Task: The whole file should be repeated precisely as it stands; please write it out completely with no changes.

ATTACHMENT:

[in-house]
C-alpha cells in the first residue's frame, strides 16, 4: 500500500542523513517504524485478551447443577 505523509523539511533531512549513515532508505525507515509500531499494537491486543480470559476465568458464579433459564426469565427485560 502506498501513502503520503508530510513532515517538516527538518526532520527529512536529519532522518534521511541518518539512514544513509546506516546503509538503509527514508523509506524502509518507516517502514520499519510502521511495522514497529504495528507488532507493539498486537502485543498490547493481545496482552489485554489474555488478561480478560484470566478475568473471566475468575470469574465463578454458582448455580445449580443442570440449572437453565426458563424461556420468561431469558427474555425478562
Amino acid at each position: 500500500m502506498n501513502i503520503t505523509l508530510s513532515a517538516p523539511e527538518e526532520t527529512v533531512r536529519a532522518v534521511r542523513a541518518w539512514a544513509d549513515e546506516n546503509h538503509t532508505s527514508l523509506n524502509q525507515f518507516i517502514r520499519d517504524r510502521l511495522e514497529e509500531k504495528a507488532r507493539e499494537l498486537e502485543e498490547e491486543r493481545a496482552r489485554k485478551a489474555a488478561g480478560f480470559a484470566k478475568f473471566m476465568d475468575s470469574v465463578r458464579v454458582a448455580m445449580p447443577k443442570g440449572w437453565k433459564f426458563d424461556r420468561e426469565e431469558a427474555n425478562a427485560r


[in-house]
C-alpha cells in the first residue's frame, strides 16, 4: 500500500542523513517504524485478551447443577 505523509523539511533531512549513515532508505525507515509500531499494537491486543480470559476465568458464579433459564426469565427485560 502506498501513502503520503508530510513532515517538516527538518526532520527529512536529519532522518534521511541518518539512514544513509546506516546503509538503509527514508523509506524502509518507516517502514520499519510502521511495522514497529504495528507488532507493539498486537502485543498490547493481545496482552489485554489474555488478561480478560484470566478475568473471566475468575470469574465463578454458582448455580445449580443442570440449572437453565426458563424461556420468561431469558427474555425478562
Amino acid at each position: 500500500m502506498n501513502i503520503t505523509l508530510s513532515a517538516p523539511e527538518e526532520t527529512v533531512r536529519a532522518v534521511r542523513a541518518w539512514a544513509d549513515e546506516n546503509h538503509t532508505s527514508l523509506n524502509q525507515f518507516i517502514r520499519d517504524r510502521l511495522e514497529e509500531k504495528a507488532r507493539e499494537l498486537e502485543e498490547e491486543r493481545a496482552r489485554k485478551a489474555a488478561g480478560f480470559a484470566k478475568f473471566m476465568d475468575s470469574v465463578r458464579v454458582a448455580m445449580p447443577k443442570g440449572w437453565k433459564f426458563d424461556r420468561e426469565e431469558a427474555n425478562a427485560r